Joseph was a righteous man. To be called a righteous man in Joseph’s world was high praise indeed. A righteous man, one who could be counted on to do the right thing, no matter what. So here is this righteous man, betrothed to a young woman, a child really by our standards, and he discovers she is with child. What’s a righteous man to do? He would be well within his rights to condemn her, walk away and let her face whatever punishment may come. Yet he decides to quietly divorce her, giving her, and the child a chance at life. Before he can act, however, an angel appears to him in a dream telling him not to worry, that the child his betrothed is carrying is the child of God, in so many words, the Messiah, and you will be entrusted with his care. I can’t imagine what Joseph’s initial reaction must have been. Today, we would probably seek out a psychiatrist, convinced we had gone round the bend altogether. If you told someone that this had happened, you would be seeing a psychiatrist, the one assigned to the asylum you would find yourself in. Thankfully for Joseph in his time the appearance of an angel was not a sign of mental illness, but a sign that God has something for you to do, something important. Joseph accepted the words of the angel, took Mary into his home, and reared the Messiah as his own son. He did not have to do this, he could have walked away. He could have not believed that an angel really appeared to him, or he could have simply refused the responsibility. But Joseph was a righteous man, he would do what God asked, despite the sacrifice. He had a choice, he chose God. As we approach the celebration of our salvation, the entrance of God in the person of a baby into our world, we have a choice to make. Will we choose the one who came and will come again, or do we walk away? Do we follow the example of Joseph? Can we be righteous?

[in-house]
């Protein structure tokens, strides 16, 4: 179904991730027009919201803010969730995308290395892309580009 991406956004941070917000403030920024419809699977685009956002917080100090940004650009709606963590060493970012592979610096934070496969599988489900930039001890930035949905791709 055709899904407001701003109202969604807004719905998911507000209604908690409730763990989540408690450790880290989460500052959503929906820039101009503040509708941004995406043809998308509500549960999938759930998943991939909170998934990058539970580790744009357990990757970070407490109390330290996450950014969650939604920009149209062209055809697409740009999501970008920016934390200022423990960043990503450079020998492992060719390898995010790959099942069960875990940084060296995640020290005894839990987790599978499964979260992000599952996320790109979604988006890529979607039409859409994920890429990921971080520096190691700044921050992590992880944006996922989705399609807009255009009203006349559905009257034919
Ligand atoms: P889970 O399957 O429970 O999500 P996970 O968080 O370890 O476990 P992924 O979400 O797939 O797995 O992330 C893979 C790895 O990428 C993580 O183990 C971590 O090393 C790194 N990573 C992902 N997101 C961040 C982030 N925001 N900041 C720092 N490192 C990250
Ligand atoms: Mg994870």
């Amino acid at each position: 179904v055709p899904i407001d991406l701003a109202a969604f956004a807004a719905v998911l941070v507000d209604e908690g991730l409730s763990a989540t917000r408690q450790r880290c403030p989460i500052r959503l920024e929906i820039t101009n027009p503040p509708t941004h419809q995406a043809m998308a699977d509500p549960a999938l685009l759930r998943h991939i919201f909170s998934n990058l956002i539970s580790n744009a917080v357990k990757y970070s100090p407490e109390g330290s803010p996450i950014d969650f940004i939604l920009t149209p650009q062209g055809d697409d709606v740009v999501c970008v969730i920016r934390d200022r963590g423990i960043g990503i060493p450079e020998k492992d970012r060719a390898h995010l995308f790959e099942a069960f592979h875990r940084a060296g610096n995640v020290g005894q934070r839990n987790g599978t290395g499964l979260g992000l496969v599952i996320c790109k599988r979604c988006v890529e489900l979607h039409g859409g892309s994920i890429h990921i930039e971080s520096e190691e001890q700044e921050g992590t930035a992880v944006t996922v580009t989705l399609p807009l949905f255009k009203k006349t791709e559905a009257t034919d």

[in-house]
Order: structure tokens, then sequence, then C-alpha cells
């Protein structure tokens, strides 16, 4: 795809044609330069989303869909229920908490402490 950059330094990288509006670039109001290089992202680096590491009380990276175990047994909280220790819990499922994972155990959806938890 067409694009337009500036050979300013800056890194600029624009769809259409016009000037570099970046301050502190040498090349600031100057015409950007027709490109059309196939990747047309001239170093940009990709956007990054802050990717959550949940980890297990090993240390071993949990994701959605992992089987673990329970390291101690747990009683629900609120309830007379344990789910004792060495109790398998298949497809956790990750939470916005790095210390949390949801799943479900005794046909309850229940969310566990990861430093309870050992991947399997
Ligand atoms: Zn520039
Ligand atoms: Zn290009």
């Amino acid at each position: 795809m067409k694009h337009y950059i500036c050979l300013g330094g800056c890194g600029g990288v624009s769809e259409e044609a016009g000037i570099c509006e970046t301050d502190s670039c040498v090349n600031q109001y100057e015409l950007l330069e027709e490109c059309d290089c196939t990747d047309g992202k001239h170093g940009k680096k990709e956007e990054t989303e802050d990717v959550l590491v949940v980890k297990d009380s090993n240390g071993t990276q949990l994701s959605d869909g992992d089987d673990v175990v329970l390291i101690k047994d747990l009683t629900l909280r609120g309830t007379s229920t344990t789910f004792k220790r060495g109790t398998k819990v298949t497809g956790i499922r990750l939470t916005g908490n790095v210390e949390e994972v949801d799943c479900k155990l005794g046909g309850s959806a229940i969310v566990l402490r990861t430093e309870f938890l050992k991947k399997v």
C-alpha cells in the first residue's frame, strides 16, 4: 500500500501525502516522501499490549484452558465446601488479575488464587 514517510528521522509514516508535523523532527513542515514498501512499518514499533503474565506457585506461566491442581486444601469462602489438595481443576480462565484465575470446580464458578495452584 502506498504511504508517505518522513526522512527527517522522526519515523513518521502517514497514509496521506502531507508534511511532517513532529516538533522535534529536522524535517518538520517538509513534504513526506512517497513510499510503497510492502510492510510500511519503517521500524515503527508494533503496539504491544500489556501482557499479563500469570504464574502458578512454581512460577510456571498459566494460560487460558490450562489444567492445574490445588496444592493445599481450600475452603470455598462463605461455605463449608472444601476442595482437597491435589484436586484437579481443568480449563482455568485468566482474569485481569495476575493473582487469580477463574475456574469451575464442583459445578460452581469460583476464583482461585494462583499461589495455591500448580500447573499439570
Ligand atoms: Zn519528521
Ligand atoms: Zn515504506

Fourth Sunday of Advent
Dec. 19, 2010